In addition to affective disorders, low birth weight has been associated with schizophrenia in adults (Rifkin et al, 1994; Sacker et al, 1995; Susser et al, 1996; Jones et al, 1998). Among those with schizophrenia and bipolar disorder, patients with poorer premorbid functioning had been born at the lower weight (Foerster et al, 1991; Cannon et al, 1997).

It is important to differentiate between very-low-birth-weight premature babies, who often need special baby care, and the effect of birth weight at term expressed as a continuous variable, as in our results. However, such very-low-birth-weight groups also appear to show a range of neurodevelopmental abnormalities (Breslau, 1995), including attention-deficit hyper-activity disorder and intellectual deficits.

What are the limitations of our findings?

Our study used a hybrid definition of depression in the primary analysis, consisting of a high score on a rating scale and/or an interview-based diagnosis. Although not as ideal as using a single definition, it is unlikely that this hybrid definition affected the results, for two reasons: they depend on trends within the sample; and the association was found also in the secondary analysis of the interview-based diagnostic variable (GMS) alone. Using the primary outcome variable, 113 subjects (21%) were rated as having depression, reflecting the inclusiveness of the GMS system. The use of this broad definition in our study suggests that the association between birth weight and depression was not confined to severe or psychotic cases such as those that have been studied previously (Brown et al, 1995, 2000).

Our subjects were interviewed only once at a late stage in life and the absence of life-time histories of depression would have introduced a conservative bias into the current study. Depression at younger ages, although different in some respects from late-life depression (National Institutes of Health, 1992), also is known to be a risk factor for depression in the elderly (Beekman et al, 2001) and our findings therefore might be expected to apply to depression in younger adults. However, more information is needed for life-time histories, derived for example from medical records and by studying a younger cohort, before this can be confirmed. Such a study currently is under way.

Interpretation of the findings

It has been known for many years that foetal growth is determined by the intra-uterine environment (McCance & Widdowson, 1974), specifically the ability of the mother to deliver nutrients. We postulate that male foetuses that are nutritionally stressed and grow slowly in utero are more likely to become depressed in adulthood. Female foetuses grow more slowly than males and therefore are less vulnerable at critical periods of development (Forsen et al, 1997).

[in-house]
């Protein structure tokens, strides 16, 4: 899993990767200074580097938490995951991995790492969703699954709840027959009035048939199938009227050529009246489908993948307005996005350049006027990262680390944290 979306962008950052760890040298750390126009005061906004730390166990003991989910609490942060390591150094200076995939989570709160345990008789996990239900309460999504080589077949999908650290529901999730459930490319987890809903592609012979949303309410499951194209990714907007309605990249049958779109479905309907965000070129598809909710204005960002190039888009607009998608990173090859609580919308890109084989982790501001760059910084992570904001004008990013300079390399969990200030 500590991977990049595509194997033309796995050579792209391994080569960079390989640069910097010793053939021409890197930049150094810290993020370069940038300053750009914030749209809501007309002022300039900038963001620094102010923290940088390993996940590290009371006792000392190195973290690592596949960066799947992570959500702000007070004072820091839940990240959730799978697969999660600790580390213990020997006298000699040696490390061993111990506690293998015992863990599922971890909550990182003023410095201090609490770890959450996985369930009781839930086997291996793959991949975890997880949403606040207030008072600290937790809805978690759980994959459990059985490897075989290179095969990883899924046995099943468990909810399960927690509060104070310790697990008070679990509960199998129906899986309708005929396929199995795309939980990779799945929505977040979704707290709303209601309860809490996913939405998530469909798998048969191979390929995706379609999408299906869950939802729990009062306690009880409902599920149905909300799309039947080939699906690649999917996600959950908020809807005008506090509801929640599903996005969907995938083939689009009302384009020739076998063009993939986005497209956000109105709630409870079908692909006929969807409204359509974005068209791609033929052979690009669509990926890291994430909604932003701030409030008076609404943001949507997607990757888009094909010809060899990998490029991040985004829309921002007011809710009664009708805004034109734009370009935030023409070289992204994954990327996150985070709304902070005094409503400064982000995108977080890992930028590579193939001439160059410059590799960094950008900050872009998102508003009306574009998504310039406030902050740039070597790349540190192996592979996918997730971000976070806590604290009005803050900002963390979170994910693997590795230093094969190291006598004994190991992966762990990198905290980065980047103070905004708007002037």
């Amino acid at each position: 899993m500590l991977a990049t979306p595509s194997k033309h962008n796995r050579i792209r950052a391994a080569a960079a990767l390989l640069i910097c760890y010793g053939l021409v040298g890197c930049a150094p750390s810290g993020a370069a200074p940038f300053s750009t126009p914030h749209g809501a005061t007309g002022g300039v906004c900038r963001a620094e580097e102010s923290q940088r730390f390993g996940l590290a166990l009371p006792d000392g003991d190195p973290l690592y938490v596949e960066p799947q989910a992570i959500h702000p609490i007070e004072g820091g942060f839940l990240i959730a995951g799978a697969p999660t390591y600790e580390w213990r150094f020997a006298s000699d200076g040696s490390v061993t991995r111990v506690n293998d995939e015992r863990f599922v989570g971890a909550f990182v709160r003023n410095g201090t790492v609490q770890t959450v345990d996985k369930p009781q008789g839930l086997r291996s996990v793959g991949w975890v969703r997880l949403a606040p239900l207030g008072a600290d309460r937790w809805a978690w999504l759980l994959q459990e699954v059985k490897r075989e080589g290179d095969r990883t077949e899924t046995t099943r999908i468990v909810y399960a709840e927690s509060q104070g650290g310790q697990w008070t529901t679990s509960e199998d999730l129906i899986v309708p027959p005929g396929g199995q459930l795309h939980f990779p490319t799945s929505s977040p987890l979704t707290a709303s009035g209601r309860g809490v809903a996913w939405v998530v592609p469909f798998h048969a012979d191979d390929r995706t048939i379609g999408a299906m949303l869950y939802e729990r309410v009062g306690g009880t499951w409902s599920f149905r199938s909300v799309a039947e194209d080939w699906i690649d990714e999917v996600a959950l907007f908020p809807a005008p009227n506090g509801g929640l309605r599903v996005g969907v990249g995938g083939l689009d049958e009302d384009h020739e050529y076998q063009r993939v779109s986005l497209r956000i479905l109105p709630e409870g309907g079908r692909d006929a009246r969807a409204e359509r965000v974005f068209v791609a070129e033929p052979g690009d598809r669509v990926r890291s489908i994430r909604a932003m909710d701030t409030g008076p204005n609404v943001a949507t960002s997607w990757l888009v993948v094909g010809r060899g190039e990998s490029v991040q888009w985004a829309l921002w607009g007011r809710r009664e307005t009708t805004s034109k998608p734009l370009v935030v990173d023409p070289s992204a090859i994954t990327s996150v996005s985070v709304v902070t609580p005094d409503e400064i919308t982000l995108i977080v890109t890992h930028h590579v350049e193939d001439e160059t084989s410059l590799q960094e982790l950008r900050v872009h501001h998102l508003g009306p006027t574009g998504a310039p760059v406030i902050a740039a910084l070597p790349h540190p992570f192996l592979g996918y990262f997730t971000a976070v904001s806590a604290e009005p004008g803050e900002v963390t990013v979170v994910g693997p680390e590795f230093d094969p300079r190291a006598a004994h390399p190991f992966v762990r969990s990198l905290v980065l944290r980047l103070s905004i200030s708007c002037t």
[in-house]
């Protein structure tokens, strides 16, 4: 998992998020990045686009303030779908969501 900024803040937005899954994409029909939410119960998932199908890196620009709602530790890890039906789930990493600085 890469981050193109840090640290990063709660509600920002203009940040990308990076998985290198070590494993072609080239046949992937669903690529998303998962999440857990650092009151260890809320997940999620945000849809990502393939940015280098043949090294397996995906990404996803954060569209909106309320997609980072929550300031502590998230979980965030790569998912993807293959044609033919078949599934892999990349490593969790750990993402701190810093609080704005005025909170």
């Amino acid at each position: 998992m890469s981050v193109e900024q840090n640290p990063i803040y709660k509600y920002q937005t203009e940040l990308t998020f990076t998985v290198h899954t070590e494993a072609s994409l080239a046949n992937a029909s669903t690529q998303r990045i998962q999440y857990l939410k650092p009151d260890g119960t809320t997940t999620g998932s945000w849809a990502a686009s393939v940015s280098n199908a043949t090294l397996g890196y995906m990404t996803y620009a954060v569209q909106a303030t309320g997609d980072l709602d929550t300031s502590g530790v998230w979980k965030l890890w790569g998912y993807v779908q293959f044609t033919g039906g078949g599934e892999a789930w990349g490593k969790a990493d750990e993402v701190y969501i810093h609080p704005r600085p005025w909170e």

Possible confounding variables

Genetic influences could confound our interpretation only if mothers with depression have low-birth-weight babies and (separately) confer a genetic vulnerability to depression on their offspring. An association between postnatal depression and low birth weight has recently been reported (Bergant et al, 1999) but this was accounted for by obstetric complications. A predominantly genetic explanation would have been expected to produce a larger effect in female than in male offspring (Bierut et al, 1999). It is noteworthy that not only our study but also the studies of the Dutch Hunger Winter found the effect to be greater in males than in females (Brown et al, 1995, 2000).

It is equally unlikely that social factors mediate the association because by the age of 1 year the affected individuals had caught up in their growth. Nevertheless, even though we controlled for social class at birth and at interview, it remains possible that the effects of socio-economic deprivation are not accounted for entirely by the employment descriptions that we used. If the risk of living in deprivation continued throughout life, and such deprivation caused low birth weight and independently caused depression in old age, then it is possible that the results were an artefact of socio-economic deprivation. However, it is possible also that the biological effects of socio-economic deprivation on foetal growth and on other prenatal biological variables partially mediate its effect on depression. Some of the mechanisms by which this may arise will be discussed now.